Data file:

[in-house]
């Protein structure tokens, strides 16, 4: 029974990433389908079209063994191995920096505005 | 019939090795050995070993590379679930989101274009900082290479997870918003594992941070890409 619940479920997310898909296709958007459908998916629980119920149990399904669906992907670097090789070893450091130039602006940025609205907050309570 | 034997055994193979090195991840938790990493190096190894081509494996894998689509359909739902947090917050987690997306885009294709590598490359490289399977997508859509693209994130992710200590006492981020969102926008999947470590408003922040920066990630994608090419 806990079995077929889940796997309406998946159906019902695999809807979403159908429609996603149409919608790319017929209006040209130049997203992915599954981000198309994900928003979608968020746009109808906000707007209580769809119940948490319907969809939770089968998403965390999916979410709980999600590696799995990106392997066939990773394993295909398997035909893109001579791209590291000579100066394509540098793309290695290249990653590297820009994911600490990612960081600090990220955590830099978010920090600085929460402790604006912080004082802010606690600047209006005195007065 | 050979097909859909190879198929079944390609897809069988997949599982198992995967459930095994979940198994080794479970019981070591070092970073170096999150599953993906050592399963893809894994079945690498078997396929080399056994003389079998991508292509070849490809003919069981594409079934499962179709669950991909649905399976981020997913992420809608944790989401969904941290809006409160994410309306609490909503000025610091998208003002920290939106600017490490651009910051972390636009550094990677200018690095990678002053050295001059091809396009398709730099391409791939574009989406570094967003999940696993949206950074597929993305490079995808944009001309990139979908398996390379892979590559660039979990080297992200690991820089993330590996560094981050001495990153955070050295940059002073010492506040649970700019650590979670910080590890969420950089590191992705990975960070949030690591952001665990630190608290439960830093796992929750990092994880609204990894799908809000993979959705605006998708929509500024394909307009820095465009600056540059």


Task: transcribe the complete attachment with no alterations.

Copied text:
[in-house]
């Protein structure tokens, strides 16, 4: 029974990433389908079209063994191995920096505005 | 019939090795050995070993590379679930989101274009900082290479997870918003594992941070890409 619940479920997310898909296709958007459908998916629980119920149990399904669906992907670097090789070893450091130039602006940025609205907050309570 | 034997055994193979090195991840938790990493190096190894081509494996894998689509359909739902947090917050987690997306885009294709590598490359490289399977997508859509693209994130992710200590006492981020969102926008999947470590408003922040920066990630994608090419 806990079995077929889940796997309406998946159906019902695999809807979403159908429609996603149409919608790319017929209006040209130049997203992915599954981000198309994900928003979608968020746009109808906000707007209580769809119940948490319907969809939770089968998403965390999916979410709980999600590696799995990106392997066939990773394993295909398997035909893109001579791209590291000579100066394509540098793309290695290249990653590297820009994911600490990612960081600090990220955590830099978010920090600085929460402790604006912080004082802010606690600047209006005195007065 | 050979097909859909190879198929079944390609897809069988997949599982198992995967459930095994979940198994080794479970019981070591070092970073170096999150599953993906050592399963893809894994079945690498078997396929080399056994003389079998991508292509070849490809003919069981594409079934499962179709669950991909649905399976981020997913992420809608944790989401969904941290809006409160994410309306609490909503000025610091998208003002920290939106600017490490651009910051972390636009550094990677200018690095990678002053050295001059091809396009398709730099391409791939574009989406570094967003999940696993949206950074597929993305490079995808944009001309990139979908398996390379892979590559660039979990080297992200690991820089993330590996560094981050001495990153955070050295940059002073010492506040649970700019650590979670910080590890969420950089590191992705990975960070949030690591952001665990630190608290439960830093796992929750990092994880609204990894799908809000993979959705605006998708929509500024394909307009820095465009600056540059």